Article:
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(I purchased a code signing cert from Thawte and have been going out of my mind with frustration at the whole process.

What I have from them are:

  • .spc / .p7b file
  • .pvk file

(NOTE I do not have a pfx file from them. God knows why, but I have been fighting with their tech support for a week)

In any case I find "help" links on their site and at MS for signcode.exe which is useless for me because I can't find that exe on my machine, however I do have signtool.exe.

Unfortunately i am mystified at the command line parameters listed on this MS help site.

Specifically, what parameters do I use and what values? I tried what I thought was obvious but it does not work at all.

I can get the signing wizard to work, however I need this to work non-interactively in a hudson CI batch file.

It really doesn't seem like it should be this difficult, but so far it is all black magic.

thanks for any help

share|improve this question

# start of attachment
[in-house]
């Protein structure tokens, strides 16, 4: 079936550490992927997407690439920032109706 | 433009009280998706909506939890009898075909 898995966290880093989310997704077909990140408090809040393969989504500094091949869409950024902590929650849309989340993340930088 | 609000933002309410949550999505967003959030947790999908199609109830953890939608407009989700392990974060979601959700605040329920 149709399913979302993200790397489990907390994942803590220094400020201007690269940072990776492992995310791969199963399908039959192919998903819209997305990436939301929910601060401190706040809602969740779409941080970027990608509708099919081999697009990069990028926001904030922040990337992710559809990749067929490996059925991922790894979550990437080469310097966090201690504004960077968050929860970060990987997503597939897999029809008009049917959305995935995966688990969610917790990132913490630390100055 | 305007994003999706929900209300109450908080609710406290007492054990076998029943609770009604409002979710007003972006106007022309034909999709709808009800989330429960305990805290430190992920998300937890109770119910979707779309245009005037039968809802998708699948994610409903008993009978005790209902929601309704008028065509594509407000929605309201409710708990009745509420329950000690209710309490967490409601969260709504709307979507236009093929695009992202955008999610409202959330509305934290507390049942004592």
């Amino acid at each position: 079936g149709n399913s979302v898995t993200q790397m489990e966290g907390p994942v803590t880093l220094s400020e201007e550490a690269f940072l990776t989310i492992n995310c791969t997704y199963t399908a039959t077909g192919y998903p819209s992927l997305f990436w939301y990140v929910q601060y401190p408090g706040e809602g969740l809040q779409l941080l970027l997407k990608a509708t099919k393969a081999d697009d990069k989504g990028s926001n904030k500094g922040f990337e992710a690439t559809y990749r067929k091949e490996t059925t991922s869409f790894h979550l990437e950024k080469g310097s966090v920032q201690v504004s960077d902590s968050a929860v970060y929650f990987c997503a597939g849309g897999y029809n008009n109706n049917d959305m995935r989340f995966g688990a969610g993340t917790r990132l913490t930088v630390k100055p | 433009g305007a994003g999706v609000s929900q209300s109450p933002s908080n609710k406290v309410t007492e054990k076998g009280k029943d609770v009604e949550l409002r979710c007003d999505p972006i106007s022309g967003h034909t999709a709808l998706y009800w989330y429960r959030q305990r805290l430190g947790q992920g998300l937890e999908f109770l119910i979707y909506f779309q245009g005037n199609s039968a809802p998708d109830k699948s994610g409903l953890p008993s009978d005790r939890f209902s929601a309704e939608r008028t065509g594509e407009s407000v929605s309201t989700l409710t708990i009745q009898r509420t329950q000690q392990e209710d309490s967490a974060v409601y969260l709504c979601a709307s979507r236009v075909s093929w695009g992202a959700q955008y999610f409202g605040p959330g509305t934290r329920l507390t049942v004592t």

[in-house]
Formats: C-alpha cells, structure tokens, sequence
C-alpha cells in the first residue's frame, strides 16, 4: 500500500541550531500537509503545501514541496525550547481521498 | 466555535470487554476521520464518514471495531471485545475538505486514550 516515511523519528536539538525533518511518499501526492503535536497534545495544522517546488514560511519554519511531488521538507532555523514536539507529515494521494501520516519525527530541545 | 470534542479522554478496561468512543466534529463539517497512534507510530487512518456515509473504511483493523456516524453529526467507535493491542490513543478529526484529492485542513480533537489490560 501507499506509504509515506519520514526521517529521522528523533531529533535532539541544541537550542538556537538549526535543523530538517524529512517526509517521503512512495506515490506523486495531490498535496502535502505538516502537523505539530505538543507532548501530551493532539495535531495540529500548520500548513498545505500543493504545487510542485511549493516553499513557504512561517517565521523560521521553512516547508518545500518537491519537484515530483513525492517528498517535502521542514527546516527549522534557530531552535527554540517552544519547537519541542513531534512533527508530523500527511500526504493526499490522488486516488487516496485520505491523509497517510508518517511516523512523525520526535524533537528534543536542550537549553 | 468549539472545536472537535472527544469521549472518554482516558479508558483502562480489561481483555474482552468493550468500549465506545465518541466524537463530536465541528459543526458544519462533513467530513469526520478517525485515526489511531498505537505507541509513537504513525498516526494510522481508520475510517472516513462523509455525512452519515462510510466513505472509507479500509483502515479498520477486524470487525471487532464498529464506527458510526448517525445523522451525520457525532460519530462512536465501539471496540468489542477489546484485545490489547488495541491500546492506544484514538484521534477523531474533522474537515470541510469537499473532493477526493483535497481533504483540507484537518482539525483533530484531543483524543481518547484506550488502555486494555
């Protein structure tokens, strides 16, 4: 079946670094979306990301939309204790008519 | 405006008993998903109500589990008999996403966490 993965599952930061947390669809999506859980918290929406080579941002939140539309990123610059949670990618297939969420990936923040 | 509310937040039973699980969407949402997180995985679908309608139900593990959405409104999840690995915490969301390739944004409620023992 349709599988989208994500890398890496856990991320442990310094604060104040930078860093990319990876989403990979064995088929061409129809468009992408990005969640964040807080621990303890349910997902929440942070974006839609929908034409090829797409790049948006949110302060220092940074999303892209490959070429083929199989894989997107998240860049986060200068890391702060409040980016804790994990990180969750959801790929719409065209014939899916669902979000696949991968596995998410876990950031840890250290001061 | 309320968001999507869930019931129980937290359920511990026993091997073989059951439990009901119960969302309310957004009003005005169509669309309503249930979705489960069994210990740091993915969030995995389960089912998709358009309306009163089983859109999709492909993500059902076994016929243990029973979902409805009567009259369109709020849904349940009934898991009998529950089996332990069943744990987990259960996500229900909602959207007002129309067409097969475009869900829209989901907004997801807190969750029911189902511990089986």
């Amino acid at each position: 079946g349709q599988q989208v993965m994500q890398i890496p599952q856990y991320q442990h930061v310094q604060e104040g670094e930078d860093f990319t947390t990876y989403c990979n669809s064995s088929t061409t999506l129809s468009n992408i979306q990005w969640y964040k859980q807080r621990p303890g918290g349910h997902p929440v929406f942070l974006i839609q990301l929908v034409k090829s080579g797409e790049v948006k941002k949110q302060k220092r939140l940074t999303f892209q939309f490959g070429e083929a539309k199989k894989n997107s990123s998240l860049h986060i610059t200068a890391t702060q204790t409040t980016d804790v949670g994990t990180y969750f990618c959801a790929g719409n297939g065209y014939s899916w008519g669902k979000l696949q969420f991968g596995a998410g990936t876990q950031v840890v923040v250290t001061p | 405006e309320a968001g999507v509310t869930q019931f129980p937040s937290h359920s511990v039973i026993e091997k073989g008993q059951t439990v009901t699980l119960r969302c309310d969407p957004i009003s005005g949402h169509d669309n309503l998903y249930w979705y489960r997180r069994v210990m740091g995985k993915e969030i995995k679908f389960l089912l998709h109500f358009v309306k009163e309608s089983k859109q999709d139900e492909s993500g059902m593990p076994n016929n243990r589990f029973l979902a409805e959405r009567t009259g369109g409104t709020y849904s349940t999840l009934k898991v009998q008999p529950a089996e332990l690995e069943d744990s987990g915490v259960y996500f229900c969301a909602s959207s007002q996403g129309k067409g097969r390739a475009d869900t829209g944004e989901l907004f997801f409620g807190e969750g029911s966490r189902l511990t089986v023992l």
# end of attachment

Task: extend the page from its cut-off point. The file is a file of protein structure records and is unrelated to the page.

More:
up vote 8 down vote accepted

First, you can generate your own pfx file using the pvk2pfx tool described at

Something like

pvk2pfx -pvk cert.pvk -spc cert.spc -pfx cert.pfx -pi password

ought to do the trick.

Secondly, signtool is the tool you're after.

signtool sign /?

Gets you the help, but the basic command you're probably after is

signtool sign /f cert.pfx /p password target.exe

Which will sign target.exe. It gets more complex if you want to put the certificate into the certificate store on the machine (this is the CSP bit). This is really useful though for doing signing on a lot of dev machines, or on build lab machines where you want to avoid putting the certificate in source control.

share|improve this answer
Yes, signtool is the one I am trying to use but there is really no explanation of what the arguments are if I don't use a pfx file. (It is assumed that one is familiar with all the jargon for certificates.) – Tim Apr 27 '10 at 13:40
The problem was I was trying to use it with spc and pvk files, not a pfx as I was unaware of the pvk to pfx utility. Thanks! – Tim Apr 27 '10 at 13:41
You almost certainly want to add a timestamp using the /t http:// (you can choose another server, but VeriSign is usually a good choice) option - otherwise, the signature won't be marked as valid after the certificate expires in a year or two. The timestamp command should be part of the "basic command" because too many people seem to forget it and run into problems later on. (note the /t command has a space to prevent the "http" being removed) – BCran Aug 21 '10 at 17:27

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